On August 9, 2018, a jury in San Francisco awarded 289 million dollars to Mr. DeWayne Johnson, a school grounds keeper, as a result of a suit he and his family filed against Monsanto Corporation. Monsanto makes a product called Roundup, which contains a chemical called glyphosate. Johnson regularly used Roundupte to spray fields when he was at work, and contracted a case of incurable non-Hodgkin lymphoma while doing so. He suspected that Roundup was the culprit, and sued Monsanto.
In her statement to the court after the verdict, Judge Suzanne Ramos Bolanos said that Monsanto “acted with malice, oppression or fraud, and should be punished for its conduct.”
As it happens, I played a minor and very unimportant role in this trial, but one that, given the verdict, was justified.
A month and a half ago, I was in the pool of San Francisco citizens called to the court for the jury selection process for this trail. Jury selection required three full days, no doubt because of the importance to both parties of the trial itself. I witnessed the first two days of selection and, as always, was fascinated by the process. I feel that the justice system as designed by the Founding Fathers and properly employed by courts and juries is part of the life’s blood of the U.S. democracy. It doesn’t always work perfectly (the fate of black people during slavery being one signal example of its failure, the misuse of the jury system in Jim Crow states after the end of the Civil War being another.) But the idea and its strict enforcement in the U.S. is a consummation be wished, and one that is usually achieved.
So I never complain when asked to participate in the system as a potential juror.
In this case, the two teams of attorneys asked a half dozen important questions each, of each of the prospective jurors. For example, “Do you think, sir, that you can fairly judge the facts of this particular case without bringing prejudicial knowledge of or opinions about Monsanto Corporation’s business in the invention and making of chemicals?” Or, “Do you think, Ma’am, that there are too many frivolous suits brought against corporations in product liability cases?”
The questions from the attorneys were justified in view of the need for fair decision-making on the part of jurors. I was surprised, though, by how many of the jurors, especially those who were eventually selected, answered these questions with bland agreement with the premises of the questions themselves. Just as often, there was a shrug of the shoulders and a kind of “Well, I suppose so” easy acquiescence to what was being asked. I thought that, because this trial was clearly going to be a major one, with very large stakes for both parties, there would be more questioning or active involvement on the part of the prospective jurors.
That was not to be, which for me made the process, especially through the second day, surprising and, finally, boring. “Don’t these people care?” I thought to myself. I myself had a few thoughts, the responses to which by both parties would truly clarify whether I would feel qualified to be on this jury.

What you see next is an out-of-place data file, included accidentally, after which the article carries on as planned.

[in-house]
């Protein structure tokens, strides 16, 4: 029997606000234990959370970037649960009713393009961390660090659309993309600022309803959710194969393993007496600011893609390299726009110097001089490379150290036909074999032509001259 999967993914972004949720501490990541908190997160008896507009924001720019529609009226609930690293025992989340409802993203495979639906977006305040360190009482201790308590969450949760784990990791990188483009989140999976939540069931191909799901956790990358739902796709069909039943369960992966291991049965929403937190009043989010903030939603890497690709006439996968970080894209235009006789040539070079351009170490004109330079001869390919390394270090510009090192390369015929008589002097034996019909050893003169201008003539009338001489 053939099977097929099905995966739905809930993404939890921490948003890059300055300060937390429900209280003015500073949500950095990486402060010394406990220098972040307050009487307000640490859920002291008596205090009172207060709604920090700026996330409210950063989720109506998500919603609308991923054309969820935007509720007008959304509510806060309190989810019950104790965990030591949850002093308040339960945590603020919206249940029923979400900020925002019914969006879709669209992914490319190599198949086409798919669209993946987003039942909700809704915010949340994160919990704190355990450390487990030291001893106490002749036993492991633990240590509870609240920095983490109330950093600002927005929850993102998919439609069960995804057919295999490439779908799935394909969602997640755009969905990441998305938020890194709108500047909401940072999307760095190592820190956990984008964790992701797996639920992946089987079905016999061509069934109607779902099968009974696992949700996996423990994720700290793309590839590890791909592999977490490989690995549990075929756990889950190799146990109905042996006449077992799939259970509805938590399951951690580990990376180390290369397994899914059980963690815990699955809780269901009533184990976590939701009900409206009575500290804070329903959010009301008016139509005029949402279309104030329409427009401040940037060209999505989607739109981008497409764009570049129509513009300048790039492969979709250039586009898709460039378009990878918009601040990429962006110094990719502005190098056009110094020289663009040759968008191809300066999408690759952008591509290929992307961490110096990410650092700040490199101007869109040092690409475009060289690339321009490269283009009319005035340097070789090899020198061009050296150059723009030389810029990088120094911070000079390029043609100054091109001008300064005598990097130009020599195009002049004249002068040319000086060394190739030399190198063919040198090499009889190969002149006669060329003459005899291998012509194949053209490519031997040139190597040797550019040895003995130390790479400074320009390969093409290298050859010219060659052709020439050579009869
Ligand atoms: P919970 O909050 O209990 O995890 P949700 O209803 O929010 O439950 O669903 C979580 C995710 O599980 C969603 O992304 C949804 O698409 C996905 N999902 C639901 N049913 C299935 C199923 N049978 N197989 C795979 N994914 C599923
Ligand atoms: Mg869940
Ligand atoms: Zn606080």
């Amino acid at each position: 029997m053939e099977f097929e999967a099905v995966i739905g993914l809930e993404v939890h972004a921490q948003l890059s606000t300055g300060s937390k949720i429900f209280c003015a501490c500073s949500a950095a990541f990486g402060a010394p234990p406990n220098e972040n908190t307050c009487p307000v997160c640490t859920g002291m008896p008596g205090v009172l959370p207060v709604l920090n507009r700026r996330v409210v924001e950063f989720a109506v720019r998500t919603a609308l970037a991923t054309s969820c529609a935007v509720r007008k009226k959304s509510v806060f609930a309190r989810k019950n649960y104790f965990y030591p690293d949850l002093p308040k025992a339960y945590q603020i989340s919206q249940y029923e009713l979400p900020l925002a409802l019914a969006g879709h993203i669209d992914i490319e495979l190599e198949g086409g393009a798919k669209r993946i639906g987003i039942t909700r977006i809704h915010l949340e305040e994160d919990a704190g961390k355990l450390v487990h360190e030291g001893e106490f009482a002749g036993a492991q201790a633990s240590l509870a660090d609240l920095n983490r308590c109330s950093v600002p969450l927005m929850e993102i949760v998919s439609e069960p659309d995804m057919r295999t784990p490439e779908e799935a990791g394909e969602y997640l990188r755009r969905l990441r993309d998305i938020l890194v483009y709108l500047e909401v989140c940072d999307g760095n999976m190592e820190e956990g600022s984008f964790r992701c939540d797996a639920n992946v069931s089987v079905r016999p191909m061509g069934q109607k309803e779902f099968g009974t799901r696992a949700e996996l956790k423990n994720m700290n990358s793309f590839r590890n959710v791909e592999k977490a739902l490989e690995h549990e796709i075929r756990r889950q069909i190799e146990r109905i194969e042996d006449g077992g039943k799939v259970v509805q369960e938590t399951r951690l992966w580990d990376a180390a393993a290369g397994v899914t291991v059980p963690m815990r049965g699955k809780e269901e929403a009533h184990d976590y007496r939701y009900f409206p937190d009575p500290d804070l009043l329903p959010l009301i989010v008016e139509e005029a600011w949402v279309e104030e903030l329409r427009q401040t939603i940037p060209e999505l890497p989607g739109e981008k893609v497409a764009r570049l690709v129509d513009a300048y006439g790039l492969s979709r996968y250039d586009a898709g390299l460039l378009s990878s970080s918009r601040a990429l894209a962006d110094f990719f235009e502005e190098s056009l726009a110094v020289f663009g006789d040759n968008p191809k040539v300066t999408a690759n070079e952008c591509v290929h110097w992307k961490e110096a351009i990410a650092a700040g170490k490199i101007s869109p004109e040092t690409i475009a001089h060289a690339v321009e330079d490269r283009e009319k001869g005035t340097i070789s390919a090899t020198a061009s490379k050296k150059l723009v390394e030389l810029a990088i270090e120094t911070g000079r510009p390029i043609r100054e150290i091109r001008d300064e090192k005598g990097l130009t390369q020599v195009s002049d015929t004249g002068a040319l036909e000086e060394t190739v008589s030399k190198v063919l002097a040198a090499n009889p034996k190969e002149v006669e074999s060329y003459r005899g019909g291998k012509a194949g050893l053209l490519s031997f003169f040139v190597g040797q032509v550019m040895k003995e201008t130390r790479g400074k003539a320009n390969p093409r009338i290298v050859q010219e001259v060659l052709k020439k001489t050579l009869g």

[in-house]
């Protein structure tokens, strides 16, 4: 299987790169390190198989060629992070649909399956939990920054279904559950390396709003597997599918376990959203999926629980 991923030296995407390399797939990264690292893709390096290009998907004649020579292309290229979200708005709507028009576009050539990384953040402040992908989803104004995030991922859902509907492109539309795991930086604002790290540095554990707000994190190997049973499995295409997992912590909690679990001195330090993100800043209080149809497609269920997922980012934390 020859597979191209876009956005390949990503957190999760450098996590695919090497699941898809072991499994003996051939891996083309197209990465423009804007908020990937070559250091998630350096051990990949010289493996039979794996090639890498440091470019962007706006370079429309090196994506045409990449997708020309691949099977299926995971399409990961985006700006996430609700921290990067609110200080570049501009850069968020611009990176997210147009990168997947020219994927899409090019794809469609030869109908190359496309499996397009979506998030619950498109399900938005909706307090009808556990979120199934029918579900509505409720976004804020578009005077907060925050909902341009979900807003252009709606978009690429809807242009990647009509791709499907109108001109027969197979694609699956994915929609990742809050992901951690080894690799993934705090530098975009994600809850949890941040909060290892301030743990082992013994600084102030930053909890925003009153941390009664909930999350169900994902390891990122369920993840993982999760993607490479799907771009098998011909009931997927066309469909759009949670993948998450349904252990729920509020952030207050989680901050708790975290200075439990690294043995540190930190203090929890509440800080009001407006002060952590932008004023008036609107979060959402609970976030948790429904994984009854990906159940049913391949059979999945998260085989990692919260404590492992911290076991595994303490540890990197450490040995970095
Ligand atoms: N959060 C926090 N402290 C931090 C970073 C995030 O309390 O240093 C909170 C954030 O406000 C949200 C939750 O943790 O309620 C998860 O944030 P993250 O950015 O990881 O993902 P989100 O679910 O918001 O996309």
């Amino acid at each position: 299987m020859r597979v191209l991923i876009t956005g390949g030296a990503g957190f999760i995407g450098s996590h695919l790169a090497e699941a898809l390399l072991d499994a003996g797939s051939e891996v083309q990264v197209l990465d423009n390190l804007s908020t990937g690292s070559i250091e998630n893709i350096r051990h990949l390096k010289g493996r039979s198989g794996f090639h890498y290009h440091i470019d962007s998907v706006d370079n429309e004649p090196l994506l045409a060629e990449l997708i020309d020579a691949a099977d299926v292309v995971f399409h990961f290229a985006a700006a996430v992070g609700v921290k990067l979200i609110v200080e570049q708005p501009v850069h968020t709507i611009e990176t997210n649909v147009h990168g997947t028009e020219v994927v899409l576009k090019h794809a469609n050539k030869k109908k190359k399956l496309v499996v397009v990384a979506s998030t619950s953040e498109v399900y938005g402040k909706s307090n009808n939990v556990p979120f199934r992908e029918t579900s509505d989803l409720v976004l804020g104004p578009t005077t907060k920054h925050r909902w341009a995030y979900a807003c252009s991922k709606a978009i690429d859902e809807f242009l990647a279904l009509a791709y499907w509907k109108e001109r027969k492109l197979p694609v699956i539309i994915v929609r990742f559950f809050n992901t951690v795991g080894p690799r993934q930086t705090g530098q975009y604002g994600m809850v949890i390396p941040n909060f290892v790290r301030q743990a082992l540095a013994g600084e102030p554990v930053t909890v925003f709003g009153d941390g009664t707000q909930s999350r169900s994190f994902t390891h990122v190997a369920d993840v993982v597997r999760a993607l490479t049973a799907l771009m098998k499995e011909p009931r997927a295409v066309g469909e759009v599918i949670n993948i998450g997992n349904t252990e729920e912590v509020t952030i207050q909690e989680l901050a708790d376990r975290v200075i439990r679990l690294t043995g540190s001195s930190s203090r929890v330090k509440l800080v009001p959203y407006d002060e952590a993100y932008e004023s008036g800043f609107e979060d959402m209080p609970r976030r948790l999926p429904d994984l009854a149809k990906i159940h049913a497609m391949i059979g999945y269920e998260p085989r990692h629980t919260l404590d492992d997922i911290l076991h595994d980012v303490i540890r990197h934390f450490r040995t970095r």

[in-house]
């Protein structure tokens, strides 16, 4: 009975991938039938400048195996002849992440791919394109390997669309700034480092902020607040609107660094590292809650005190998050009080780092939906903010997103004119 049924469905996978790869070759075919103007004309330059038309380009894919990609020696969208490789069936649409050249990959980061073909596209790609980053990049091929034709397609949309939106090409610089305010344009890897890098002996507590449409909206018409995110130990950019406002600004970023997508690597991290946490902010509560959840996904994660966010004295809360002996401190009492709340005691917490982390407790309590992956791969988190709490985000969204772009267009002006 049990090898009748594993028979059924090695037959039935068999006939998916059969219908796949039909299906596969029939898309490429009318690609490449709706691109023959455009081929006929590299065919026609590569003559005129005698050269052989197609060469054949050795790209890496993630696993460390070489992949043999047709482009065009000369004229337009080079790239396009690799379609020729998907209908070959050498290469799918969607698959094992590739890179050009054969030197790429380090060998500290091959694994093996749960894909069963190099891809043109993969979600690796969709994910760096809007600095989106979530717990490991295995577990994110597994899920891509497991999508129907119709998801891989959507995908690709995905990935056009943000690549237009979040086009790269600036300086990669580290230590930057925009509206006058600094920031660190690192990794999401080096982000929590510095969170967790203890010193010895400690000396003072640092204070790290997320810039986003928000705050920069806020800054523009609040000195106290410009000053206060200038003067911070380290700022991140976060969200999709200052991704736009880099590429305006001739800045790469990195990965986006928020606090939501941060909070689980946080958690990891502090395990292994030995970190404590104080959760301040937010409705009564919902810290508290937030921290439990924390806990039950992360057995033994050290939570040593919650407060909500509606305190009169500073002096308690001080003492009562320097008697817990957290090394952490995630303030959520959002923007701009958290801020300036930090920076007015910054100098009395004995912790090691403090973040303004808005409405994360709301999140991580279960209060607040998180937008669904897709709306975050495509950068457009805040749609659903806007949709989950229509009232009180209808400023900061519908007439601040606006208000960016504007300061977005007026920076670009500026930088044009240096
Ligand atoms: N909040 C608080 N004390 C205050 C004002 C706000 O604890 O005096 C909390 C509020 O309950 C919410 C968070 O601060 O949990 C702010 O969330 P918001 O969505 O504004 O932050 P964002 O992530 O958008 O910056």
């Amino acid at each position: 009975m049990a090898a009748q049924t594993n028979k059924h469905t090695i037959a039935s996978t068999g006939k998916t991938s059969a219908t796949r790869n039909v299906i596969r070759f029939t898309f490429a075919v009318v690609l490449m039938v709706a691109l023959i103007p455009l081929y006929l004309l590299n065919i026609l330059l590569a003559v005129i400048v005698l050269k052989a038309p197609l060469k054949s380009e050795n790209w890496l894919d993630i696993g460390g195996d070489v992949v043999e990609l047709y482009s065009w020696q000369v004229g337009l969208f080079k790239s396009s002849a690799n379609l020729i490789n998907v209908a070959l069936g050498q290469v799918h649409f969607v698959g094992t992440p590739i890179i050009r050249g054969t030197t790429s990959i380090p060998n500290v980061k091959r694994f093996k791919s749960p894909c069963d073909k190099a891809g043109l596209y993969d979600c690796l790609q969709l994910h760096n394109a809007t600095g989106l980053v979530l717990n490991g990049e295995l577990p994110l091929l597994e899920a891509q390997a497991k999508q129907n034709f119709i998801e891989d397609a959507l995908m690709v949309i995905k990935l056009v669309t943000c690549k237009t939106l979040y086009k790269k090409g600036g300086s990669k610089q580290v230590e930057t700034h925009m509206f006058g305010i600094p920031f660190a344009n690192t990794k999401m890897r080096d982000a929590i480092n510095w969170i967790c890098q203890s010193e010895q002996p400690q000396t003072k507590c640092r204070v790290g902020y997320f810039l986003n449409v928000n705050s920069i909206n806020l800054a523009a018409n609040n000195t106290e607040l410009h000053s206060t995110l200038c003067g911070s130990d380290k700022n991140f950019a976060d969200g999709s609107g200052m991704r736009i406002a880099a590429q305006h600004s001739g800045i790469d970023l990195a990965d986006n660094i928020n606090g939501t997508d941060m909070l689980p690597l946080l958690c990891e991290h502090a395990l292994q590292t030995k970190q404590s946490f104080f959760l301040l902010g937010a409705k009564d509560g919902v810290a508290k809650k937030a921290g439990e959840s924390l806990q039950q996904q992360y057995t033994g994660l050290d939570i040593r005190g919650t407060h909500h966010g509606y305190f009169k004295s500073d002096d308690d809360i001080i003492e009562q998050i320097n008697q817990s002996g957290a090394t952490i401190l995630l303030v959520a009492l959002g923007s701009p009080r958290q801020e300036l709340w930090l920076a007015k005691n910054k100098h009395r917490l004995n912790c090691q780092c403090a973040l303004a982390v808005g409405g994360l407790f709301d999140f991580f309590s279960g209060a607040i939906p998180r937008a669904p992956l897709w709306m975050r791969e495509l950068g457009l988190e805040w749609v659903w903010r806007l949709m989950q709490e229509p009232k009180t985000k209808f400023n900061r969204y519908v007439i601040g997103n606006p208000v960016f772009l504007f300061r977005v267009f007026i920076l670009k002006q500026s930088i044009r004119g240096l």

I was brought to the chair for questioning on the morning of the third day. The official jury had been seated, and those of us still to be questioned would be alternative jurors, if selected. An attorney for the plaintiff asked me two questions in rapid succession, which had to do with my occasional profession as a journalist. “Do you agree that it’s the journalist’s obligation to be fair in seeking the truth? Is this your sense of the profession and what it requires?” I answered that I felt it was. This attorney had no more questions for me.
The attorney for Monsanto than asked me the question about whether I could listen to the evidence being presented by both parties in a fair and impartial way. I replied that I did not think I could, and she asked why that was so.
I thought about it, and then offered the following: “I’m old enough to remember the Vietnam war. I did not participate in that war, but I did witness it. I knew at the time about the deadly Agent Orange chemicals that were intended to defoliate Vietnamese jungles, in order to make it easier for American allied troops to do battle against the enemy. Of course, Monsanto was the manufacturer of Agent Orange.” I then mentioned Monsanto’s denials after the war of the dangers of Agent Orange chemicals to the lives of allied soldiers and Vietnamese non-combatants, denials that were proven false in courts of law.
That was the entirety of my response. I was not on a soapbox. My answer did not come with the strident tone of voice that often accompanies political motivation. It was simply a statement of proven truth.
My response caused a sensation in the courtroom, a combination of gasps and laughter.
The Monsanto attorney, surprised, flustered, and perhaps embarrassed, asked no more questions of me. When the judge asked the attorneys for any of the still potential jurors to be peremptorily excused, I was the first to go…quickly… at the request of the Monsanto team.
I had assumed that day that any juror would know of this history of Monsanto and Vietnam. But it has been more than forty years since the end of that war in 1975, and I think that at least half of the jurors selected for the trial were born after the end of the conflict. So perhaps I was explaining something of which most of them were unaware. No wonder that this morsel of truth was so difficult to accept by the Monsanto team. Knowledge of the truth of Agent Orange’s effects on human health would be, they assumed, prejudicial to their case.
My fate as a prospective juror notwithstanding, the jury that was selected clearly made the right choice in this matter. The system worked, and justice was done.
Here is an account of the trial.